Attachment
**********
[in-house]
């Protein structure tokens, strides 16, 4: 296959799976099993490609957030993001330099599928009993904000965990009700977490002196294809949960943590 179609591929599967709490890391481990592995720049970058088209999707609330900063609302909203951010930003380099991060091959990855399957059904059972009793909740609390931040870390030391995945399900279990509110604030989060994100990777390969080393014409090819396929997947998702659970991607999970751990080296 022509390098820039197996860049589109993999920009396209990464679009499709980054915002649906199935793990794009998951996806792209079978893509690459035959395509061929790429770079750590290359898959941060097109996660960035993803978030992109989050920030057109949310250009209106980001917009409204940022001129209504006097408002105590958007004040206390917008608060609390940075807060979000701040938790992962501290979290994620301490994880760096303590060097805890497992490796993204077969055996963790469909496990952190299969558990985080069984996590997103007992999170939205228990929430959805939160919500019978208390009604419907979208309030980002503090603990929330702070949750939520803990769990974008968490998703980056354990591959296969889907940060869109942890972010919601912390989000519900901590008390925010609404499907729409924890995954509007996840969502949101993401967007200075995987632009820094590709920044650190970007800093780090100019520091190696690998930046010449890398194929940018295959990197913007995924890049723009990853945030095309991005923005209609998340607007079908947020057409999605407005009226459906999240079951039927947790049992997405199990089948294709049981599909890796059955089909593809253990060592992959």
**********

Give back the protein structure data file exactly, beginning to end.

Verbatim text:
[in-house]
């Protein structure tokens, strides 16, 4: 296959799976099993490609957030993001330099599928009993904000965990009700977490002196294809949960943590 179609591929599967709490890391481990592995720049970058088209999707609330900063609302909203951010930003380099991060091959990855399957059904059972009793909740609390931040870390030391995945399900279990509110604030989060994100990777390969080393014409090819396929997947998702659970991607999970751990080296 022509390098820039197996860049589109993999920009396209990464679009499709980054915002649906199935793990794009998951996806792209079978893509690459035959395509061929790429770079750590290359898959941060097109996660960035993803978030992109989050920030057109949310250009209106980001917009409204940022001129209504006097408002105590958007004040206390917008608060609390940075807060979000701040938790992962501290979290994620301490994880760096303590060097805890497992490796993204077969055996963790469909496990952190299969558990985080069984996590997103007992999170939205228990929430959805939160919500019978208390009604419907979208309030980002503090603990929330702070949750939520803990769990974008968490998703980056354990591959296969889907940060869109942890972010919601912390989000519900901590008390925010609404499907729409924890995954509007996840969502949101993401967007200075995987632009820094590709920044650190970007800093780090100019520091190696690998930046010449890398194929940018295959990197913007995924890049723009990853945030095309991005923005209609998340607007079908947020057409999605407005009226459906999240079951039927947790049992997405199990089948294709049981599909890796059955089909593809253990060592992959």